What Are You Concentrating On?
The following is an answer to a question from a student after the U.S. Open. He noticed that a lot of the top shooters had the gun “mounted and their face down” for a lot longer than he did or longer than he felt we taught.
They understand the picture and where their eyes must be, which is always behind the gun. And they have tried to check the lead enough times that they know exactly just how much focus they can give the barrel and still break the target. You must seek your own level and answers as to how it is supposed to look.
After seeing our animations, Scott Robertson said to me that we were giving shooters all over the world the “answers to the test and the pictures that it took us as competitors 25 years to learn.”
The shooters you speak of are not looking down the gun, but are looking behind the gun with both eyes focused on the target away from the gun. This gives them the ability to visualize what they are about to do and then execute it.
We are finding that the clearer you are to your brain what you’re asking it to do, the better and more quickly it will respond, and the sooner the brain will begin the suppression of any confusing or non-pertinent visual data. This allows your focus to ascend to higher and higher levels which is why you can’t do what they do. Stop trying to do it!
I just got an email from a student who said he finally shot a whole tournament without trying to break any targets. He just made the plan and shot the plan, trusting the routine and his right brain to break the targets.
This student was a runner-up in the main and had the top score on the main course on the second day. He was second in FITASC and second in the prelim. There were a lot of firsts for him.
He found he could not shoot 200 targets back-to-back and maintain focus. He left 10 to 12 targets on the main that normally he should not miss. One of his best lessons was what happened to him when he got fatigued 2/3rds of the way through the second 200 targets. He found it hard to turn it off between stands and found he tended to watch other people’s targets.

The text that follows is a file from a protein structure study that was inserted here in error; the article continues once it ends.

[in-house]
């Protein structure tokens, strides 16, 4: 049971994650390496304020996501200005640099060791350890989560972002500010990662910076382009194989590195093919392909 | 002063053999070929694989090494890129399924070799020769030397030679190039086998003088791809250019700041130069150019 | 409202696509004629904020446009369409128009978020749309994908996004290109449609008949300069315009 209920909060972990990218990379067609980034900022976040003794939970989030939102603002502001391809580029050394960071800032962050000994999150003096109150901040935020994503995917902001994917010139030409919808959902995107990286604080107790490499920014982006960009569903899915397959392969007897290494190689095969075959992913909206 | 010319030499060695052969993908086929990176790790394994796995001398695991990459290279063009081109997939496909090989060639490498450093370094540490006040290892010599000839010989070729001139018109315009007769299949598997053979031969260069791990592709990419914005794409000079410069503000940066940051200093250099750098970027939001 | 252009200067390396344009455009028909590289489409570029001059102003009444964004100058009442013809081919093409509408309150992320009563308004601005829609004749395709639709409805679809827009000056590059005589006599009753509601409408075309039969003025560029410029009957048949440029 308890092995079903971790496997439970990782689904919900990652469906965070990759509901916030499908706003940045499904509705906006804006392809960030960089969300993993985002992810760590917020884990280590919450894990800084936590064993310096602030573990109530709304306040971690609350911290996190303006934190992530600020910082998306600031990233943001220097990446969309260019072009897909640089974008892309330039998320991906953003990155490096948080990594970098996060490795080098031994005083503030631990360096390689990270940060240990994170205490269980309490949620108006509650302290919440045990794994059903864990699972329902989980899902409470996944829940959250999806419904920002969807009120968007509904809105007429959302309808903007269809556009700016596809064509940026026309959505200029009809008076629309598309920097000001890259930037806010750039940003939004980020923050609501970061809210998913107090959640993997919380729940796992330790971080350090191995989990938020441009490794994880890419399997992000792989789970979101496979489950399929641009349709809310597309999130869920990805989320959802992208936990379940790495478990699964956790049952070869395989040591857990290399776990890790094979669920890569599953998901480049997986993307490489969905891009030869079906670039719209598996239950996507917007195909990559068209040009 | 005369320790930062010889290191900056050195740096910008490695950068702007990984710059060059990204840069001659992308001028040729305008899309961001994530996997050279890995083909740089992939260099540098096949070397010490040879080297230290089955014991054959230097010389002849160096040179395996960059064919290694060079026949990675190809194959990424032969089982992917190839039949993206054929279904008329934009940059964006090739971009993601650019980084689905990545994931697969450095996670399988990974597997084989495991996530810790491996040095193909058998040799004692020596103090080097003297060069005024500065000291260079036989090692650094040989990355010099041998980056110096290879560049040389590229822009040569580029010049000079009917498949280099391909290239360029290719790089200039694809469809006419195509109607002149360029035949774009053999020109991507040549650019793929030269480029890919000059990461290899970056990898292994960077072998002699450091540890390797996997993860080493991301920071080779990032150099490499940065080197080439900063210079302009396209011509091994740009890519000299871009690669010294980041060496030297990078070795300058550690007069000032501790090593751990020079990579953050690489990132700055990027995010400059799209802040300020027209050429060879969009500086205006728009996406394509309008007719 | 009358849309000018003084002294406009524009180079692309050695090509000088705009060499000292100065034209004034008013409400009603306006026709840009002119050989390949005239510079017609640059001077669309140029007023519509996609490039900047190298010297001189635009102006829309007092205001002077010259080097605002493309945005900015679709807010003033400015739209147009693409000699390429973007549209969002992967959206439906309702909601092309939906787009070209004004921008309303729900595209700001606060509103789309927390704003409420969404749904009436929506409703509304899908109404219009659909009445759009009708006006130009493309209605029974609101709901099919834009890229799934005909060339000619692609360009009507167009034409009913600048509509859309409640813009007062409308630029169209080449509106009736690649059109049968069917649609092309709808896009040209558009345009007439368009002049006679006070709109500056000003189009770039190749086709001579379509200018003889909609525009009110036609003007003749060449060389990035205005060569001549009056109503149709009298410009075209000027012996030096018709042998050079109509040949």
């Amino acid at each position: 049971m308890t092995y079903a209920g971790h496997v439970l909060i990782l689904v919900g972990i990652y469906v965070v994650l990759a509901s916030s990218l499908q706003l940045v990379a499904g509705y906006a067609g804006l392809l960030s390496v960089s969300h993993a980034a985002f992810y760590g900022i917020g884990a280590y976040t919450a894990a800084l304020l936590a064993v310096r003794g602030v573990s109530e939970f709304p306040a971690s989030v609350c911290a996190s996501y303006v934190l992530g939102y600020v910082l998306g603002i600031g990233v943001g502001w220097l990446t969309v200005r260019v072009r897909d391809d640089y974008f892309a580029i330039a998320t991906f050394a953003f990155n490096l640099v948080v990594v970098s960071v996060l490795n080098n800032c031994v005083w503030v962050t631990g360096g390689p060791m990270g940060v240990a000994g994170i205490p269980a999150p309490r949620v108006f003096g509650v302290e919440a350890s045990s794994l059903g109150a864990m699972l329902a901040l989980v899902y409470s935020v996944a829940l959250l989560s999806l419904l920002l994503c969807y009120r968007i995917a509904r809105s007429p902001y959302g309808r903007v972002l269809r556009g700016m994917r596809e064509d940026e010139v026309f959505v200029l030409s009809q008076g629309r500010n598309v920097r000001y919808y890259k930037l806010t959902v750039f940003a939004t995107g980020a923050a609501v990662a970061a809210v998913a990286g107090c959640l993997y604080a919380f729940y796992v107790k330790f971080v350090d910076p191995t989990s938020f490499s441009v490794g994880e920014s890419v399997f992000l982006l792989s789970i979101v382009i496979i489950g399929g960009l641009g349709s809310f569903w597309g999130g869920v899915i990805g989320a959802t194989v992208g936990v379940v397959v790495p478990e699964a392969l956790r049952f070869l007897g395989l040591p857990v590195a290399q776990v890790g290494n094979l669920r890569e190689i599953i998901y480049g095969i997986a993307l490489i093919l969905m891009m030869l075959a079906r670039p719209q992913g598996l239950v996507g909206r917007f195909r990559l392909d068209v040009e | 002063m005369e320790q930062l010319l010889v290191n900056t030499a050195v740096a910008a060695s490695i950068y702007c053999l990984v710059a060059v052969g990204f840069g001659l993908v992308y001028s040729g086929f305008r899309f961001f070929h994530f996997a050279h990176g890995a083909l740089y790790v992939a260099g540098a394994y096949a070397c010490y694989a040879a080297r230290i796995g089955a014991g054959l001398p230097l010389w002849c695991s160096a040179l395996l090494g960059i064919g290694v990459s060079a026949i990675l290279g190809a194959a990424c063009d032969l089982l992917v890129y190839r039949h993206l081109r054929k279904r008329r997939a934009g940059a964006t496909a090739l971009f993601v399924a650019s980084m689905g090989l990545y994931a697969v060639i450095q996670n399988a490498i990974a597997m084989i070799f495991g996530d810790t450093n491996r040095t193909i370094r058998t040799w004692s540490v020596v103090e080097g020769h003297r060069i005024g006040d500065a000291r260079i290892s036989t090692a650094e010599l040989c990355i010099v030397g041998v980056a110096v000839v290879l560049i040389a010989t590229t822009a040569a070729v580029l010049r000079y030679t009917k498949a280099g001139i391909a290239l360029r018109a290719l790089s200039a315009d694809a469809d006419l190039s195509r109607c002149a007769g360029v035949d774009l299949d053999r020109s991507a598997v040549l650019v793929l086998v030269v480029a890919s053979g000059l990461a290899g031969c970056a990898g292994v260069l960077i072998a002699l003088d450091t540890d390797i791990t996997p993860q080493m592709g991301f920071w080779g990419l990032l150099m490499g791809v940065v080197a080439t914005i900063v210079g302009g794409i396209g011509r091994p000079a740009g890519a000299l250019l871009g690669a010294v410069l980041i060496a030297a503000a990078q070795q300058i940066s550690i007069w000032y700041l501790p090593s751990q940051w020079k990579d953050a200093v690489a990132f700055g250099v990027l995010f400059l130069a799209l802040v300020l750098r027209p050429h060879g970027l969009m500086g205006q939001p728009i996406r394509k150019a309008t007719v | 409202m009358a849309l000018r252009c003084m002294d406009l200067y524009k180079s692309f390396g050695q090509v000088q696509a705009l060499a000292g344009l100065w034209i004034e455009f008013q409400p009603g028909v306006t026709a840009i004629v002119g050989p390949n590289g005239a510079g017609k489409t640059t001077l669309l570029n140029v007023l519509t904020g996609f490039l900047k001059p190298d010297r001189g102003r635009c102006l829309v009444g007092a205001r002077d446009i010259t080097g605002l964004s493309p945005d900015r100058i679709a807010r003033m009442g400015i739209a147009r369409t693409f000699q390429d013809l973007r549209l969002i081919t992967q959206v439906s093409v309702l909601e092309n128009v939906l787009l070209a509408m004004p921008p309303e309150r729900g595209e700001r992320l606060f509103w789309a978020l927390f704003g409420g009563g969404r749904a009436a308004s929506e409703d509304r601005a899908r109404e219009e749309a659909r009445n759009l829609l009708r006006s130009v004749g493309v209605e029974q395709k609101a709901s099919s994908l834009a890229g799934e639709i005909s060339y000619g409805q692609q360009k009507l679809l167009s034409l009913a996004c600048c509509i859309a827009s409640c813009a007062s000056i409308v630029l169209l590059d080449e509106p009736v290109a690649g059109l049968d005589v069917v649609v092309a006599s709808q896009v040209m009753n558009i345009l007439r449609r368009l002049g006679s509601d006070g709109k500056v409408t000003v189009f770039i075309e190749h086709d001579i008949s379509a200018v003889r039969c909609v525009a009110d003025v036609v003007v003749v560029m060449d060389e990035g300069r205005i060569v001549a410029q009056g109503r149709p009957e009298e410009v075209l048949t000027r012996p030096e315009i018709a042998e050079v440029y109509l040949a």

By the way, the reason shooters throw their shells is that they checked it just a little too much and still missed. No one likes to prove themselves stupid in front of others, especially when they are paying for the privilege.
You are still trying to break the targets. Imagine for a minute that when you walked, you thought about what your feet were doing as much as you thought about what your gun is doing. I have a smile on my face just thinking about that.
In fact, do it. You will see how awkward it will be and feel. The reason is that the side of the brain you are trying to use doesn’t have the bandwidth to process all the circuits necessary to do the function of walking.
The same is true for the action of shooting moving targets. The circuits required to walk and to hit a moving target have as many as 300,000 to 500,000 parts. The brain you are trying to use can only process 40…
One other observation: you equate head on the stock based on what you do. I will suggest to you that the shooters you see understand and look at the face on stock entirely differently. They may have the gun up but not in the final position until just before they shoot. At least that is what I have seen and can vouch for. Let me know what you think about what I have said.
You are still too involved with the gun. Just like roping a calf, it’s not about throwing the rope; it is about balance in the saddle. And walking is not about your feet. It, too, is about balance.
You must give up trying to be perfect with the gun. I’m excited to see how you deal with this. Let me know.